Gibsons writer Ron Hemmings has taken on a lot in his first novel, The Crooked Timbers, about a young Canadian journalist working in London in 1940 who delves into a sinister plot.
As the story goes, German bombs are falling almost nightly on the besieged city, creating more than enough stories of misery and courage for protagonist Jeremy Wilde to report on for his Montreal newspaper. But Wilde then learns from his girlfriend that Jewish refugees who had fled to England from Nazi-occupied Europe are going missing.
Who is responsible? Is their disappearance connected to their escape from the Continent, and could British crooks, corrupt officials, and even the esteemed Royal Air Force all somehow be involved?
The themes and cast of a dozen characters made for a formidable writing project for author Hemmings, who is not a writer by trade, or even by hobby. Until his retirement in 2016, Hemmings taught mathematics for decades.
“I don’t come from a family of writers,” Hemmings said in an interview. “But I’ve always read a lot in that [Second Word War] genre just because the topic interests me.”
With retirement, he also found sufficient time for such a task. “Some people will take up painting and some people will do other things. I thought I’d take up a writing project.”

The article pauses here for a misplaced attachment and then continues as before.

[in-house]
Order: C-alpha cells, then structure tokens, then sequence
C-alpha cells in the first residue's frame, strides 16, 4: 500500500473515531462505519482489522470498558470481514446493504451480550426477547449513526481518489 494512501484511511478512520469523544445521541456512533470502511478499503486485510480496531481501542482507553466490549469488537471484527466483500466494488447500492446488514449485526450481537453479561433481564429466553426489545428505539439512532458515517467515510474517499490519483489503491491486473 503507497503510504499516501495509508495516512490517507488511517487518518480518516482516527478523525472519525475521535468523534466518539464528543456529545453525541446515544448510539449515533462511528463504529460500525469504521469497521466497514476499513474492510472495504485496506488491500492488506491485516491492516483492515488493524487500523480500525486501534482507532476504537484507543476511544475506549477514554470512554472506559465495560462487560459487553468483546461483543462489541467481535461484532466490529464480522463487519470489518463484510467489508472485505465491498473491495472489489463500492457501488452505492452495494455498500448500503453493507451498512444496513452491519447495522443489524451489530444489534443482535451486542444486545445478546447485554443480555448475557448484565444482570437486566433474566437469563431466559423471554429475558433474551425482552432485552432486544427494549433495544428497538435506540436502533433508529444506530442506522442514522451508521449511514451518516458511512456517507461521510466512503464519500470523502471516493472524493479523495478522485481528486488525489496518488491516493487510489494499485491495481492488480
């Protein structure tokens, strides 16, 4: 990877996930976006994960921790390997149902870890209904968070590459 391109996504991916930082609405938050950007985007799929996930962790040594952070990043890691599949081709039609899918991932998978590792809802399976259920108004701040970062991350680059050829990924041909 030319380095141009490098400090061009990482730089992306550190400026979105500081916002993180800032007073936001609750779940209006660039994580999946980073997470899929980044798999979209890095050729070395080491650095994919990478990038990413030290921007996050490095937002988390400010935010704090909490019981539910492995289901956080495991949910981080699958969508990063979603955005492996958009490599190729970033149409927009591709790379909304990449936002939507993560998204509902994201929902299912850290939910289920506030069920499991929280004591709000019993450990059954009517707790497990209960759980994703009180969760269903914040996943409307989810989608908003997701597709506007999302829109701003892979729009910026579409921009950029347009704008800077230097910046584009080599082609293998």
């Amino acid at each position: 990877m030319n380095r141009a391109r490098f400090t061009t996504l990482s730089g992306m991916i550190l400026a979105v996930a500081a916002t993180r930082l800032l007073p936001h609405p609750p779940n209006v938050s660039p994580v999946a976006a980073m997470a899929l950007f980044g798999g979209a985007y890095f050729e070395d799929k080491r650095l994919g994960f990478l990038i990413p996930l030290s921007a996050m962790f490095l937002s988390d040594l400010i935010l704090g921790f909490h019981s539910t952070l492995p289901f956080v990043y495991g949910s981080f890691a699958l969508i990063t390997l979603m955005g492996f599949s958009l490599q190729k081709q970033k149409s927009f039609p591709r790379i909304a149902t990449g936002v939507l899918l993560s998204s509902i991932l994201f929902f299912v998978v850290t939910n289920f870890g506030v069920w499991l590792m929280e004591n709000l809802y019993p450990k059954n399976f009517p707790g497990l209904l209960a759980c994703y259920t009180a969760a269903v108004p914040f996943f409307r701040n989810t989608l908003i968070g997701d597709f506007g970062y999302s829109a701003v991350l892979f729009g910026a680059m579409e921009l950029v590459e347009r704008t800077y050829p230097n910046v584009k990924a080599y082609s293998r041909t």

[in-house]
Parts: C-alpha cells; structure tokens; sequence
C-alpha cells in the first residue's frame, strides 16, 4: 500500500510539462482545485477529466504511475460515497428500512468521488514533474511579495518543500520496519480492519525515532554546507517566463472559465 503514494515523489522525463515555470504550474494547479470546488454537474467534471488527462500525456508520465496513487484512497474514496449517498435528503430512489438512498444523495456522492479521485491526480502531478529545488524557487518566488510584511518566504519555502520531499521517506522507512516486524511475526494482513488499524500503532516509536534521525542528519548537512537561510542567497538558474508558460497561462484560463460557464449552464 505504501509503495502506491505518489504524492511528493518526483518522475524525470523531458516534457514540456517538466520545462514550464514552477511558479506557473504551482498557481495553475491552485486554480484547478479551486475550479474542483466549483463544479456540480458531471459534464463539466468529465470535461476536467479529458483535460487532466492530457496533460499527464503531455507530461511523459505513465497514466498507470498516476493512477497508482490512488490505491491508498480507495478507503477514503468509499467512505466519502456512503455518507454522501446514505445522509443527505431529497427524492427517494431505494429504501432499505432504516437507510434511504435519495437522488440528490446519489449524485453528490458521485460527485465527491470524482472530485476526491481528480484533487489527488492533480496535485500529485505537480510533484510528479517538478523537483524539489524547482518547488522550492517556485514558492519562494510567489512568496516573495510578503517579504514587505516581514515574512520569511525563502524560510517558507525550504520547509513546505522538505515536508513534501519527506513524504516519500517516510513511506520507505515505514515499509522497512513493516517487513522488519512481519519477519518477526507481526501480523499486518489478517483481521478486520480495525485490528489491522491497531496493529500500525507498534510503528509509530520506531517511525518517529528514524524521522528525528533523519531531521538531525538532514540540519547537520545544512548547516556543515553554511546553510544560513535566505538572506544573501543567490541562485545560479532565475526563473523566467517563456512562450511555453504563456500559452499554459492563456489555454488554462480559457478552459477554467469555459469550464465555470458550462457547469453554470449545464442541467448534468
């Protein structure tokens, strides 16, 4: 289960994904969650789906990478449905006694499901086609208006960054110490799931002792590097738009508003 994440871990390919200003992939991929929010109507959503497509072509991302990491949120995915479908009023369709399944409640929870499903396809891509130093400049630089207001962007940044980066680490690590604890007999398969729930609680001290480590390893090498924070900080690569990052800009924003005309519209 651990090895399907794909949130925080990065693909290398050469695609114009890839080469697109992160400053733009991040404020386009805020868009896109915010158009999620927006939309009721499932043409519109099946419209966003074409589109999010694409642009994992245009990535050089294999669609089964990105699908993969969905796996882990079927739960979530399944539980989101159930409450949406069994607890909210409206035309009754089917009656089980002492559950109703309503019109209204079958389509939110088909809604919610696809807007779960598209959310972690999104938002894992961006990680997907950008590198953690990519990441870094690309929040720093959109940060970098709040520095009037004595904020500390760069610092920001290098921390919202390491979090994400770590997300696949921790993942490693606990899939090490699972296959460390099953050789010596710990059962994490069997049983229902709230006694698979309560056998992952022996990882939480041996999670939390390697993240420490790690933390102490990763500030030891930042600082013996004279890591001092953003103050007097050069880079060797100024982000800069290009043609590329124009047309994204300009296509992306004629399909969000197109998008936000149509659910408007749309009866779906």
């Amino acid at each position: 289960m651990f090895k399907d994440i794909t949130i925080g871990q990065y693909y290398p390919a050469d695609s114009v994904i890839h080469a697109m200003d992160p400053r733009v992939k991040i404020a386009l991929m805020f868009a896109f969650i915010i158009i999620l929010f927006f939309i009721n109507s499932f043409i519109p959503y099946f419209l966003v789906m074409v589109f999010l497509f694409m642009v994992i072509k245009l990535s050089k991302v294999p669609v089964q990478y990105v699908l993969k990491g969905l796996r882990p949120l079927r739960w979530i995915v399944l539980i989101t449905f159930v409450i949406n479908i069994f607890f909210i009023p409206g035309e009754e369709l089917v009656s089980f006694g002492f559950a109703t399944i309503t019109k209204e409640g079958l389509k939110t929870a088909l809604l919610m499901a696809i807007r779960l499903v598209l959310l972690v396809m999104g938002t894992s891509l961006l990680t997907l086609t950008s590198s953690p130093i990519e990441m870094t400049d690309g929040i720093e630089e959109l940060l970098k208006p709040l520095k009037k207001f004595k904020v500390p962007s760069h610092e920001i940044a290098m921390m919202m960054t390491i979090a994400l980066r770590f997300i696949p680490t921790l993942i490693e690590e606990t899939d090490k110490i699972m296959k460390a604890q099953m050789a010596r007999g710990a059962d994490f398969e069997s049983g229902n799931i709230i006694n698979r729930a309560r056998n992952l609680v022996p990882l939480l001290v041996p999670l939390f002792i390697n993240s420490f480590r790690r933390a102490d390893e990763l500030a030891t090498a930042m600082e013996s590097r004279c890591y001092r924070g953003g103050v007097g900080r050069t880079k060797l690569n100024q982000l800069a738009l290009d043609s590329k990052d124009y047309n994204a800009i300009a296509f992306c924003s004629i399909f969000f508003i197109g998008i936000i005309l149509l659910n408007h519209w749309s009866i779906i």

Hemmings hasn’t joined any Coast writing groups but has relied on how-to books about composing fiction, and on his wife and first reader, Coleen Creamer. “She was a fantastic editor,” Hemmings said. “She would read and say, ‘This has got to go’, or ‘This is too slow, cut that out.’”
The editor at the self-publishing company FriesenPress also lent a hand, Hemmings added, catching a few mistakes and inspiring him to rewrite the book’s ending.
The novel is hefty at just over 500 pages, but moves along at a good pace in a clear and readable style with brief chapters rarely longer than three or four pages. Hemmings also has included an epilogue, which neatly ties up the fate of all the story’s major players.
The Crooked Timbers is available at Talewind Books in Sechelt, Indigo Granville in Vancouver, and digitally on all major e-reader platforms.